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Details of Grant 

EPSRC Reference: EP/V047949/1
Title: Integrating hospital outpatient letters into the healthcare data space
Principal Investigator: Nenadic, Professor G
Other Investigators:
Jani, Dr M Dixon, Professor WG
Researcher Co-Investigators:
Project Partners:
IQVIA Salford Royal NHS Foundation Trust
Department: Computer Science
Organisation: University of Manchester, The
Scheme: Standard Research
Starts: 01 October 2021 Ends: 30 September 2024 Value (£): 767,579
EPSRC Research Topic Classifications:
Artificial Intelligence Computer Graphics & Visual.
Human Communication in ICT Information & Knowledge Mgmt
EPSRC Industrial Sector Classifications:
Healthcare
Related Grants:
Panel History:
Panel DatePanel NameOutcome
17 Feb 2021 HIPs 2020 Panel Meeting Announced
Summary on Grant Application Form
The importance of analysing health data collected as part of clinical care and stored in electronic health records is well-established. This has led to vital research about the occurrence and progression of disease, treatment effectiveness and safety, and health service delivery. The current Covid-19 pandemic has demonstrated the public health need to efficiently use data collected at the point of care to rapidly understand patterns, risk factors and outcomes of emerging diseases. Much of this work comes from primary care electronic health records, where general practitioners (GPs) enter and use structured, coded healthcare data. The picture in hospitals, however, is very different.

One in four people in the UK live with one or more long-term conditions like cardiovascular diseases, chronic respiratory diseases, type 2 diabetes, arthritis and cancer, which account for 70% of the NHS budget. Specialised opinion about management of long-term conditions (LTCs) is provided through hospital outpatient care. Data and insight from outpatient clinics, however, is almost entirely absent. There is, surprisingly, no national system for recording diagnoses in hospital outpatient clinics. Information about key clinical events is instead recorded in outpatient letters, which are primarily used to communicate with patients and GPs. The ways in which letters are written and their sensitive content mean that they are not available for larger-scale "secondary use", i.e. to support clinical practice, research or service improvement. For example, shielding for the current pandemic relied on hospital clinical teams going through patient letters manually to identify those who needed shielding based on free-text information about diagnoses and medications, with clear time constraints and risks to under- and over-shield patients.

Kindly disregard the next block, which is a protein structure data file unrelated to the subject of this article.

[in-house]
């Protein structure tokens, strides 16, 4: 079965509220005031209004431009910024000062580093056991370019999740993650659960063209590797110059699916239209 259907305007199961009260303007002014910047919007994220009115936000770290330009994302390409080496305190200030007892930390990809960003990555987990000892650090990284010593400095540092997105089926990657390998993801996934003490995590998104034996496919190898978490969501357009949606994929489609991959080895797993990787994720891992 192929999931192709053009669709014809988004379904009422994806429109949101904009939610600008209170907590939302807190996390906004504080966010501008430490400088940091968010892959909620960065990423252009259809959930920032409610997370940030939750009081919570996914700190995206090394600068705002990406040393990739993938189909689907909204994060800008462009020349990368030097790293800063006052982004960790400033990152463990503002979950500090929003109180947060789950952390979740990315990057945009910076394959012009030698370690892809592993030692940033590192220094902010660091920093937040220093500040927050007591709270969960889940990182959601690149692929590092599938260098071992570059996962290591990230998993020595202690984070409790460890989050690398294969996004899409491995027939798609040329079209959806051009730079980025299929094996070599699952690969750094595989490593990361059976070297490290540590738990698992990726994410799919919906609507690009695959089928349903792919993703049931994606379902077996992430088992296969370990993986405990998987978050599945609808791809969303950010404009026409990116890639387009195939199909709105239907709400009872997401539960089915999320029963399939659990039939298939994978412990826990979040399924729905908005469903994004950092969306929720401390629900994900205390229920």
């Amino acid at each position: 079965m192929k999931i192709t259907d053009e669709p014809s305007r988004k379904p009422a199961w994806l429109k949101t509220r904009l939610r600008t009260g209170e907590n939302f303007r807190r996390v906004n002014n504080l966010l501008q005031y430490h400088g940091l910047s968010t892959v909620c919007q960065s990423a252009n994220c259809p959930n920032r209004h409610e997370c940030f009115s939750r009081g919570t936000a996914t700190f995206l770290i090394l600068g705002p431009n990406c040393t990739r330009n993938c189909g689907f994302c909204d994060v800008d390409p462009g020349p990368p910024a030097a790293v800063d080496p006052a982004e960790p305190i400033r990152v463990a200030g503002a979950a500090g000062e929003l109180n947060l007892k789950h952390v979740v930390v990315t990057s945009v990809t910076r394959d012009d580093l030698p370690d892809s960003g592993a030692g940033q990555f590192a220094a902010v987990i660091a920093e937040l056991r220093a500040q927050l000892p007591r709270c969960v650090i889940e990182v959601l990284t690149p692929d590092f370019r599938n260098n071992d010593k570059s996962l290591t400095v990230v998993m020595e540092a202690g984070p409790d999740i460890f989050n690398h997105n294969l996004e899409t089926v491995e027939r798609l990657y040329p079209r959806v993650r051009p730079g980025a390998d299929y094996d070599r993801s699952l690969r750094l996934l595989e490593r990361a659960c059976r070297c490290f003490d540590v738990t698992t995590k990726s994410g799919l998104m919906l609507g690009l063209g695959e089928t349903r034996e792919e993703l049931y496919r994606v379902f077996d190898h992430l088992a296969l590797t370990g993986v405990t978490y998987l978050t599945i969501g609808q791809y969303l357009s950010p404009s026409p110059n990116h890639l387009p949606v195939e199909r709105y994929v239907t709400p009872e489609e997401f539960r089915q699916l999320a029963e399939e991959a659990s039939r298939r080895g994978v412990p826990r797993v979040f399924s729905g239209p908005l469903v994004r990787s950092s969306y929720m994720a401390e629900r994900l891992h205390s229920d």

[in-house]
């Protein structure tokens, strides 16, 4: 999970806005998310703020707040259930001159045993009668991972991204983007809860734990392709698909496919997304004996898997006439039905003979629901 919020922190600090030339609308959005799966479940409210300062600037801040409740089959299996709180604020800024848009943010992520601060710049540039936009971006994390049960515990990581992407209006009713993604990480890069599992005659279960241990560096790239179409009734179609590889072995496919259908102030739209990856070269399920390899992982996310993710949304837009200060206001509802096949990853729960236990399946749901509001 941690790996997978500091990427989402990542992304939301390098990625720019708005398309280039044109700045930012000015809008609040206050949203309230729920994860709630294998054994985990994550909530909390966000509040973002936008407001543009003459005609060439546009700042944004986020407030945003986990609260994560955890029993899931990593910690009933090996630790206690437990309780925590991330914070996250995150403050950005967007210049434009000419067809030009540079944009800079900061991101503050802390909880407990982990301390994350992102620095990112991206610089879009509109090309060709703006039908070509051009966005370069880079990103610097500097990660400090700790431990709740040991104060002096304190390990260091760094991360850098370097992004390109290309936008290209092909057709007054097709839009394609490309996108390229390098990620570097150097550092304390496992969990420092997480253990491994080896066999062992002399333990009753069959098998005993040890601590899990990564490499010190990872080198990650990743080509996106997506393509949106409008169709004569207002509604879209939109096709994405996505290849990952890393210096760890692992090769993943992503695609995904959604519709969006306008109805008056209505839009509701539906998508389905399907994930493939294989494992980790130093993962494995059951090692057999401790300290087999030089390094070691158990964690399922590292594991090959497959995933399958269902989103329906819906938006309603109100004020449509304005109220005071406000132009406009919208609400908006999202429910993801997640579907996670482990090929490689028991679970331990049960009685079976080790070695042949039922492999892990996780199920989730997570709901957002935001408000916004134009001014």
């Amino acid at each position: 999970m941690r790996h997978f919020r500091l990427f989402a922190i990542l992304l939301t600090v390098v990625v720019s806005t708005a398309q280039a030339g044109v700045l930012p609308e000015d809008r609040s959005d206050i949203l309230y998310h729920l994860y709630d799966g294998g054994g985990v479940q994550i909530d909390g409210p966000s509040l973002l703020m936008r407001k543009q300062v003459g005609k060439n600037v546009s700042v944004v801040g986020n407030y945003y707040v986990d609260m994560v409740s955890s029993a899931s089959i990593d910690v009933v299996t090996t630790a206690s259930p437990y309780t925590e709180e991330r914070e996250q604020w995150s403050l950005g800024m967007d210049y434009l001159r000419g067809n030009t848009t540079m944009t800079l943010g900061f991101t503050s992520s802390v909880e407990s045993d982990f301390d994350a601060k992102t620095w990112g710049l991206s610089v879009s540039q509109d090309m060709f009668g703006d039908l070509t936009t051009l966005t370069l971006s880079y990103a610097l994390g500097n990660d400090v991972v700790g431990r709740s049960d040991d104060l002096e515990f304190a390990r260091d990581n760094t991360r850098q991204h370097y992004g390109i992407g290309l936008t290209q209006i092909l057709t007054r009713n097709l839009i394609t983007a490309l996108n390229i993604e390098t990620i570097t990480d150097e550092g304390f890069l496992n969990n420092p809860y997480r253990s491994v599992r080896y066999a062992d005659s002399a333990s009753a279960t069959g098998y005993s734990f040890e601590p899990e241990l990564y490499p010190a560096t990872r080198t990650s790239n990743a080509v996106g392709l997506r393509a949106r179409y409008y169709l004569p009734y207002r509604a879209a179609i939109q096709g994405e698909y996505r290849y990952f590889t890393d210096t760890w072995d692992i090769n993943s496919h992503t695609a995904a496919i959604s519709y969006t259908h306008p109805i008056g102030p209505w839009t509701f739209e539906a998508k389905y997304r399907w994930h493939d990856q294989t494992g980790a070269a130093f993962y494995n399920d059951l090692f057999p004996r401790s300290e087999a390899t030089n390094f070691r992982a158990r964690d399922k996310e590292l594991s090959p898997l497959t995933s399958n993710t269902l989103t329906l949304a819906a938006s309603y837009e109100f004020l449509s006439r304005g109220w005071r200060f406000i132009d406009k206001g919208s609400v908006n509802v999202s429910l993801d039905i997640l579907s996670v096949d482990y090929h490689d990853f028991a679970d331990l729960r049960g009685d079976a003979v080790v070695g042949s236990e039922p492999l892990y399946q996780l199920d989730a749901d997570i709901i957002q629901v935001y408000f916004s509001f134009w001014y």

Natural language processing (NLP) and text mining develop computer algorithms to automatically extract relevant information from free-text documents. This project will establish a partnership between academia, secondary care and industry to develop a standards-based information management framework to safely unlock information stored in outpatient letters, link it with other health data and demonstrate its impact and benefits through two case studies. We will develop new methods to extract key clinical events from letters and represent their details (e.g. medication used, duration of symptoms) in a computerised form so that it can be easily accessed. In doing so, we will use the NHS-adopted standards so that the outpatient letters can be linked to other hospital databases and do not live in their own silo. The protection of sensitive data that potentially appear in outpatient data is a prime concern, so we will develop clear rules on who and how can access such data, in particular considering that third parties (e.g. industry) may need to access that data for developing their tools. These rules will be developed in a close collaboration between patient representatives, clinicians and specialists to ensure safeguards, public trust and transparency of decision making.

We will demonstrate the potential impact of the proposed methods through two case studies with our clinical and business partners. Our first case study will demonstrate how the proposed models can assist in timely, efficient, dynamic and transparent identification of patients for shielding in a pandemic, or for vaccination prioritisation. In the second case study, we will illustrate how the same information can be used address important gaps in our knowledge about health and care, including, for example, disease prevalence and drug utilisation patterns. All outputs will be developed in a way that can be scaled beyond the single clinical site and single speciality.

Key Findings
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Potential use in non-academic contexts
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Impacts
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Organisation Website: http://www.man.ac.uk